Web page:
Luke 8:3

Luke Timothy Johnson, “Hebrews 10:32-39 and the Agony of the Translator”[20]

The Greek for resources in provided for them out of their resources, can refer to any sort of possession.  The connotation is material resources.

 

Luke 8:1—9:50

Luke Timothy Johnson, “Narrative Perspectives on Luke 16:19-31”[21]

Johnson offers context,

 

Having established that Jesus is the prophet-messiah who embodies God’s visitation of the people in 3:1—7:50, and having shown that prophet gathering a remnant people defined by faith around him in 8:1—9:50, Luke constructs this long journey [to Jerusalem] that occupies a full ten chapters of this Gospel.

 

The Faithful follow their own trajectories toward Jerusalem, as they pass through death to eternal life.

 

Personal Notes gave up systematically examining the illiterate 2011 Missal November 25, 2012.  On April 7, 2013, with Reading 045C 2nd Sunday of Easter_A Catholic Bible Study 130407, Personal Notes began to incorporate material from A Commentary on the Order of Mass of The Roman Missal:  A New English Translation:  Developed under the Auspices of the Catholic Academy of Liturgy, Edward Foley (ed.) (Collegeville, Minnesota:  Liturgical Press, 2011).  The intention is to call attention to the Commentary as an addition to Reading 1610 Missal:  The Last Sunday in Ordinary Time.  See footnotes 10, 12, and 14.  The hope is that this systematic approach will help the Faithful pray with the new Missal, despite itself.

 

 

For more on sources see the Appendix file.  A complete set of Personal Notes, dating from the Fifteenth Sunday in Ordinary Time, July 14, 2002 to the present, is on the web site at www.western-civilization.com/CBQ/Personal%20Notes. 

 



[1] n.a., The Roman Missal:  Renewed by Decree of the Most Holy Second Ecumenical Council of the Vatican, Promulgated by Authority of Pope Paul VI and Revised at the Direction of Pope John Paul II:  English Translation According to the Third Typical Edition:  For Use in the Dioceses of the United States of America:  Approved by the United States Conference of Catholic Bishops and Confirmed by the Apostolic See (Washington, DC, United States Conference of Catholic Bishops, 2011) 471.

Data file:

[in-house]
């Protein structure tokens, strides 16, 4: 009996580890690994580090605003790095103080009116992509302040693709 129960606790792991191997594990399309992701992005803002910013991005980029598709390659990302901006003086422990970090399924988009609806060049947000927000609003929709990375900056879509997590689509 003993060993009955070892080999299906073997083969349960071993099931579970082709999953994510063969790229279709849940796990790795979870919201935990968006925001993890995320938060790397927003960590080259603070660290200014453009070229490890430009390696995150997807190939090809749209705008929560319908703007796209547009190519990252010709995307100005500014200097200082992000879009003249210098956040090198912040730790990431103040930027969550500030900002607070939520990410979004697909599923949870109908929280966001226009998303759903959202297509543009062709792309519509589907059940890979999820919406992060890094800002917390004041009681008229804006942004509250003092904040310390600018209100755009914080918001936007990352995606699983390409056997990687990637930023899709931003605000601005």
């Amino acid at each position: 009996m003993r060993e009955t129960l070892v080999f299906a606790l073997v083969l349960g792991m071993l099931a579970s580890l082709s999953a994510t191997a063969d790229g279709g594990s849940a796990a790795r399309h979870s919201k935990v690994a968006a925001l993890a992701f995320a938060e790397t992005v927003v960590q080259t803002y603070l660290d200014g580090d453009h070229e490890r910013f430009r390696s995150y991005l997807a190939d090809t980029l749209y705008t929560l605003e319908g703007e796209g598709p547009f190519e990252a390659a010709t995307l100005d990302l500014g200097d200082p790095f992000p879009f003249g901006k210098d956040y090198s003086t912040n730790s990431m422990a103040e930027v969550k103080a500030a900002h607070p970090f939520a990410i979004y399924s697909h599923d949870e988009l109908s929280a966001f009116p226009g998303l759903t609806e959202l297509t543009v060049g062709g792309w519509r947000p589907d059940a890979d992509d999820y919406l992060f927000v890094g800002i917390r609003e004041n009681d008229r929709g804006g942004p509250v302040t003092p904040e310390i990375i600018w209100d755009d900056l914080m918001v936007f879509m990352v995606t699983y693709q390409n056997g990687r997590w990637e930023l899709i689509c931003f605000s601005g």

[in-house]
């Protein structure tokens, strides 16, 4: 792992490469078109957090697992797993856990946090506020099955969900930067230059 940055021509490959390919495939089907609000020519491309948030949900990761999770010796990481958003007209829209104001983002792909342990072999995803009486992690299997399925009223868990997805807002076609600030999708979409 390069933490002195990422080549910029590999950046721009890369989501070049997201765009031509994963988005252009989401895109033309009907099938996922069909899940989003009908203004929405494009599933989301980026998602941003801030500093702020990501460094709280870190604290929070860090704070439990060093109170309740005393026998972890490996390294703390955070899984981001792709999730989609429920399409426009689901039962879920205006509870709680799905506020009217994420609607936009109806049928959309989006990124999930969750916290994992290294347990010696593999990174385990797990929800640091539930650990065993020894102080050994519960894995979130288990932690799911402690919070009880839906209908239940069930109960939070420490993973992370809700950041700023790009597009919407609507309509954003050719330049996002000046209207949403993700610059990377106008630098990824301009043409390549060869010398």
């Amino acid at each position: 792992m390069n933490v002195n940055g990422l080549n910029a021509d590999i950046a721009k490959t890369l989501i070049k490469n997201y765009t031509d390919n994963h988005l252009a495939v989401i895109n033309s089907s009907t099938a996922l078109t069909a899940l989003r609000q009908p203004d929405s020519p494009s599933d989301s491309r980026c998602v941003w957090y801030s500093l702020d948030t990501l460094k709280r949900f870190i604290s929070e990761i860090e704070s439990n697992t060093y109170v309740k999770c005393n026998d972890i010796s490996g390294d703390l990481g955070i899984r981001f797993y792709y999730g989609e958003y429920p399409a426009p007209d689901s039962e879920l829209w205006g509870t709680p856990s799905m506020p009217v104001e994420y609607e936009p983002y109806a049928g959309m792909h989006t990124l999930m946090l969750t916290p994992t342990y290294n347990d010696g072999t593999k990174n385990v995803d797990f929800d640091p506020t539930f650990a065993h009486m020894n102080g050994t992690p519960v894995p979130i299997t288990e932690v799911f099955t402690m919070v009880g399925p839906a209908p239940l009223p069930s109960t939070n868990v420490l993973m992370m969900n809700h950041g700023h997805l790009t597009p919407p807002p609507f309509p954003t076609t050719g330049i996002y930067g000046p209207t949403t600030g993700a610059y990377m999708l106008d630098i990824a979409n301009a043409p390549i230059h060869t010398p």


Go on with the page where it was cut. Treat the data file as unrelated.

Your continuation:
[2] UMI Annual Commentary 2012-2013:  Precepts for Living: Based on the International Uniform Lessons, Vincent E. Bacote, Ph.D., (ed.) (Chicago, IL  60643: UMI (Urban Ministries, Inc., 2012) 500-501.

 

[3] [no publisher or place of publication is listed] www.healingoffamilies.com, 2012, 210.

 

[4] the Catholic Biblical Quarterly, Vol. 74, No. 4 (October 2012) 822.

 

[5] in Reformation Commentary on Scripture:  Old Testament XII: Ezekiel, Daniel, (ed.) Carl L. Beckwith (Downers Grove, Illinois:  IVP Academic, An Imprint of InterVarsity Press, 2012) 363.

 

[6] the Catholic Biblical Quarterly, Vol. 72, No. 3 (July 2011) 537,539, 541, 543, 546-550, 552.

 

[7] in Reformation Commentary on Scripture:  New Testament X: Galatians, Ephesians, (ed.) Gerald L. Bray (Downers Grove, Illinois:  IVP Academic, An Imprint of InterVarsity Press, 2011) 124.

 

[8] Nestle-Aland, Novum Testamentum: Graece et Latine: Textum Graecum post Eberhard et Erwin Nestle communiter ediderunt Barbara et Kurt Aland, Johannes Karavidopoulos, Carlo M. Martini, Bruce M. Metzger: Textus Latinus Novae Vulgatae Bibliorum Sacrorum Editioni debetur: Utriusque textus apparatum criticum recensuerent et editionem novis curis elaboraverunt Barbara et Kurt Aland una cum Instituto Studiorum Textus Novi Testamenti Monasterii Westphaliae (Deutsche Bibelgesellschaft 1999) Editio XXVII, 496.

 

[9] the Catholic Biblical Quarterly, Vol. 75, No. 1 (January 2013) 163.

 

[10] the Catholic Biblical Quarterly, Vol. 72, No. 3 (July 2010) 533.

 

[11] in Reformation Commentary on Scripture:  Old Testament XII: Ezekiel, Daniel, (ed.) Carl L. Beckwith (Downers Grove, Illinois:  IVP Academic, An Imprint of InterVarsity Press, 2012) 375.

 

[12] the Catholic Biblical Quarterly, Vol. 72, No. 4 (October 2010) 770.

 

[13] in A Commentary on the Order of Mass of The Roman Missal:  A New English Translation:  Developed under the Auspices of the Catholic Academy of Liturgy, Edward Foley (ed.) (Collegeville, Minnesota:  Liturgical Press, 2011) 323, n 23.

 

[14] the Catholic Biblical Quarterly, Vol. 74, No. 2 (April 2012) 366.

 

[15] in A Commentary on the Order of Mass of The Roman Missal:  A New English Translation:  Developed under the Auspices of the Catholic Academy of Liturgy, Edward Foley (ed.) (Collegeville, Minnesota:  Liturgical Press, 2011) 84 n. 30.

 

[16] Grand Rapids: Michigan: Zondervan, 1996, 448, 663, 694, 695 (exact translation).

 

[17] San Francisco:  Jossey-Bass:  A Wiley Imprint, 2011, 61.

 

[18] the Catholic Biblical Quarterly, Vol. 74, No. 3 (July 2012) 535.

 

[19] the Catholic Biblical Quarterly, Vol. 74, No. 2 (April 2012) 281, 293.

 

[20] in Translating the New Testament:  Text, Translation, Theology, Stanley E. Porter and Mark J. Boda (eds.) (Grand Rapids, Michigan:  William B. Eerdmans Publishing Company, 2009) 176.

 

[21] in Translating the New Testament:  Text, Translation, Theology, Stanley E. Porter and Mark J. Boda (eds.) (Grand Rapids, Michigan:  William B. Eerdmans Publishing Company, 2009) 209.